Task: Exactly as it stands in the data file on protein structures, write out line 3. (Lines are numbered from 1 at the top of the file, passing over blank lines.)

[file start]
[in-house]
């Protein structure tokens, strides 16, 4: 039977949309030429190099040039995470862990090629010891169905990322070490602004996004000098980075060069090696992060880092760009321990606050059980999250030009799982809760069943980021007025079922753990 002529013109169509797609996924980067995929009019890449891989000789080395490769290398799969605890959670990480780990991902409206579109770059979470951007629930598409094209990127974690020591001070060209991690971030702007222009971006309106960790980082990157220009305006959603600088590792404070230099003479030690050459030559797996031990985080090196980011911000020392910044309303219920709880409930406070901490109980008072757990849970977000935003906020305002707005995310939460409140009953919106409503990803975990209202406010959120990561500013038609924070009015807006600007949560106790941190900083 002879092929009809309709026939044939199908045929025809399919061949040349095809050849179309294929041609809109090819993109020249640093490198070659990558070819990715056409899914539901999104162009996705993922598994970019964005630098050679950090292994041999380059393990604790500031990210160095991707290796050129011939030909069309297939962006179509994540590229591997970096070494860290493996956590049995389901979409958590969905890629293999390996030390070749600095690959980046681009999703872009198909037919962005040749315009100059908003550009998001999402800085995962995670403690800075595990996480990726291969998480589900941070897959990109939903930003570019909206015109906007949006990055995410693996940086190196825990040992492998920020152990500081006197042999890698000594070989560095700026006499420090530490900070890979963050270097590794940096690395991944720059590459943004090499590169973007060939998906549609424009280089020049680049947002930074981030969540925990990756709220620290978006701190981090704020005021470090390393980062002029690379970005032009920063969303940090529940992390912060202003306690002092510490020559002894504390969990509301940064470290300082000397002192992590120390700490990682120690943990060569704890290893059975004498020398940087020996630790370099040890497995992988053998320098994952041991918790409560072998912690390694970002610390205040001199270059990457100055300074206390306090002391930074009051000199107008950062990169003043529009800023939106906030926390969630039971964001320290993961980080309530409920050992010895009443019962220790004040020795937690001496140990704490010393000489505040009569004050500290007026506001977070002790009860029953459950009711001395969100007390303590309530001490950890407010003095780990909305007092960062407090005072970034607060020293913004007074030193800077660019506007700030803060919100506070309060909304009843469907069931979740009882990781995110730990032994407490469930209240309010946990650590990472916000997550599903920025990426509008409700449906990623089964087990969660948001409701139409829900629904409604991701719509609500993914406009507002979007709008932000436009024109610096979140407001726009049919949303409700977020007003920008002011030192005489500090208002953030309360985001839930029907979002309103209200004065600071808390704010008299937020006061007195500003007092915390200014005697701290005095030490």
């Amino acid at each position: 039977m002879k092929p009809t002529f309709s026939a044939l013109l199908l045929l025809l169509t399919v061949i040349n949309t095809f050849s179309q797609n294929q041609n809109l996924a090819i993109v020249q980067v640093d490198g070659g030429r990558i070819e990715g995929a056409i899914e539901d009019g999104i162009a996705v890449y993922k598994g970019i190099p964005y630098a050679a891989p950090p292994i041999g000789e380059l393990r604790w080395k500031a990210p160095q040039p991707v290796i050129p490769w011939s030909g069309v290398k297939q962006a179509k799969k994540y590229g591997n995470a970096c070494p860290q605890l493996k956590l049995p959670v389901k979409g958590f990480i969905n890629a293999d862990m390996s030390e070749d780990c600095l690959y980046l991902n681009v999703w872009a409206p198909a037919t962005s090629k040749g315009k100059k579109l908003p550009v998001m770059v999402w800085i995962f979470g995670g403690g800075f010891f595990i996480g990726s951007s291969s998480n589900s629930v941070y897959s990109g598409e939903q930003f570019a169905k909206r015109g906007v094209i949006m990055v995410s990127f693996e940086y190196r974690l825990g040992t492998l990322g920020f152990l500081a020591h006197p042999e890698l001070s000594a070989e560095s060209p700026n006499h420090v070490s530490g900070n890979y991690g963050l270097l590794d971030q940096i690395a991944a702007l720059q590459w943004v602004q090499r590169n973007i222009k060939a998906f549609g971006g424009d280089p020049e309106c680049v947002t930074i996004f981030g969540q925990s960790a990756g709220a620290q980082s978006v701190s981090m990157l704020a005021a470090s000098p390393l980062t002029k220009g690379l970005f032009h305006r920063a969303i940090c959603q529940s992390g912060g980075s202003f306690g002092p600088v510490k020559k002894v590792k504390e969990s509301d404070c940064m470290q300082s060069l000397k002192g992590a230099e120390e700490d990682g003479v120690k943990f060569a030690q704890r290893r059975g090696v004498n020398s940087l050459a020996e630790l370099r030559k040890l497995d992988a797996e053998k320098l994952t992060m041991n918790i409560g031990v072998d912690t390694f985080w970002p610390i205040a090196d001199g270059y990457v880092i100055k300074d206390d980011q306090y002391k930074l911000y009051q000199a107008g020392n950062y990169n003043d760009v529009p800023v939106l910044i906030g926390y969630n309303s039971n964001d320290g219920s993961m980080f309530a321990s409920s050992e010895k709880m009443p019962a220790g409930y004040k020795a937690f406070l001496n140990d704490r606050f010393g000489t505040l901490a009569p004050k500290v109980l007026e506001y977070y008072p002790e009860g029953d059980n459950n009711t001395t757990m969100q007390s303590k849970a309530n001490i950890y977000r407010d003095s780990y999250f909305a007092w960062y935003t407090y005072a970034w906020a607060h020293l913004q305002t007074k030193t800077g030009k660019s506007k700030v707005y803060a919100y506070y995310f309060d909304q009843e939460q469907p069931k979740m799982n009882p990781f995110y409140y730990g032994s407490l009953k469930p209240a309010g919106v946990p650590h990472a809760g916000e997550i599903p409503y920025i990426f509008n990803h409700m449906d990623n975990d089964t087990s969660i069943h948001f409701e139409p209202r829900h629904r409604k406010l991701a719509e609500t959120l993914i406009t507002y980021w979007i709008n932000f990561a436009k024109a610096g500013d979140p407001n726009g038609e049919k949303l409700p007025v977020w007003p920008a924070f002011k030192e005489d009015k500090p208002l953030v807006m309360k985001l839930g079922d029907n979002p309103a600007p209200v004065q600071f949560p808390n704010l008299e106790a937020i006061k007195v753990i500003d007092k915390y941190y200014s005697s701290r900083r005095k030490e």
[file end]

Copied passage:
């Amino acid at each position: 039977m002879k092929p009809t002529f309709s026939a044939l013109l199908l045929l025809l169509t399919v061949i040349n949309t095809f050849s179309q797609n294929q041609n809109l996924a090819i993109v020249q980067v640093d490198g070659g030429r990558i070819e990715g995929a056409i899914e539901d009019g999104i162009a996705v890449y993922k598994g970019i190099p964005y630098a050679a891989p950090p292994i041999g000789e380059l393990r604790w080395k500031a990210p160095q040039p991707v290796i050129p490769w011939s030909g069309v290398k297939q962006a179509k799969k994540y590229g591997n995470a970096c070494p860290q605890l493996k956590l049995p959670v389901k979409g958590f990480i969905n890629a293999d862990m390996s030390e070749d780990c600095l690959y980046l991902n681009v999703w872009a409206p198909a037919t962005s090629k040749g315009k100059k579109l908003p550009v998001m770059v999402w800085i995962f979470g995670g403690g800075f010891f595990i996480g990726s951007s291969s998480n589900s629930v941070y897959s990109g598409e939903q930003f570019a169905k909206r015109g906007v094209i949006m990055v995410s990127f693996e940086y190196r974690l825990g040992t492998l990322g920020f152990l500081a020591h006197p042999e890698l001070s000594a070989e560095s060209p700026n006499h420090v070490s530490g900070n890979y991690g963050l270097l590794d971030q940096i690395a991944a702007l720059q590459w943004v602004q090499r590169n973007i222009k060939a998906f549609g971006g424009d280089p020049e309106c680049v947002t930074i996004f981030g969540q925990s960790a990756g709220a620290q980082s978006v701190s981090m990157l704020a005021a470090s000098p390393l980062t002029k220009g690379l970005f032009h305006r920063a969303i940090c959603q529940s992390g912060g980075s202003f306690g002092p600088v510490k020559k002894v590792k504390e969990s509301d404070c940064m470290q300082s060069l000397k002192g992590a230099e120390e700490d990682g003479v120690k943990f060569a030690q704890r290893r059975g090696v004498n020398s940087l050459a020996e630790l370099r030559k040890l497995d992988a797996e053998k320098l994952t992060m041991n918790i409560g031990v072998d912690t390694f985080w970002p610390i205040a090196d001199g270059y990457v880092i100055k300074d206390d980011q306090y002391k930074l911000y009051q000199a107008g020392n950062y990169n003043d760009v529009p800023v939106l910044i906030g926390y969630n309303s039971n964001d320290g219920s993961m980080f309530a321990s409920s050992e010895k709880m009443p019962a220790g409930y004040k020795a937690f406070l001496n140990d704490r606050f010393g000489t505040l901490a009569p004050k500290v109980l007026e506001y977070y008072p002790e009860g029953d059980n459950n009711t001395t757990m969100q007390s303590k849970a309530n001490i950890y977000r407010d003095s780990y999250f909305a007092w960062y935003t407090y005072a970034w906020a607060h020293l913004q305002t007074k030193t800077g030009k660019s506007k700030v707005y803060a919100y506070y995310f309060d909304q009843e939460q469907p069931k979740m799982n009882p990781f995110y409140y730990g032994s407490l009953k469930p209240a309010g919106v946990p650590h990472a809760g916000e997550i599903p409503y920025i990426f509008n990803h409700m449906d990623n975990d089964t087990s969660i069943h948001f409701e139409p209202r829900h629904r409604k406010l991701a719509e609500t959120l993914i406009t507002y980021w979007i709008n932000f990561a436009k024109a610096g500013d979140p407001n726009g038609e049919k949303l409700p007025v977020w007003p920008a924070f002011k030192e005489d009015k500090p208002l953030v807006m309360k985001l839930g079922d029907n979002p309103a600007p209200v004065q600071f949560p808390n704010l008299e106790a937020i006061k007195v753990i500003d007092k915390y941190y200014s005697s701290r900083r005095k030490e």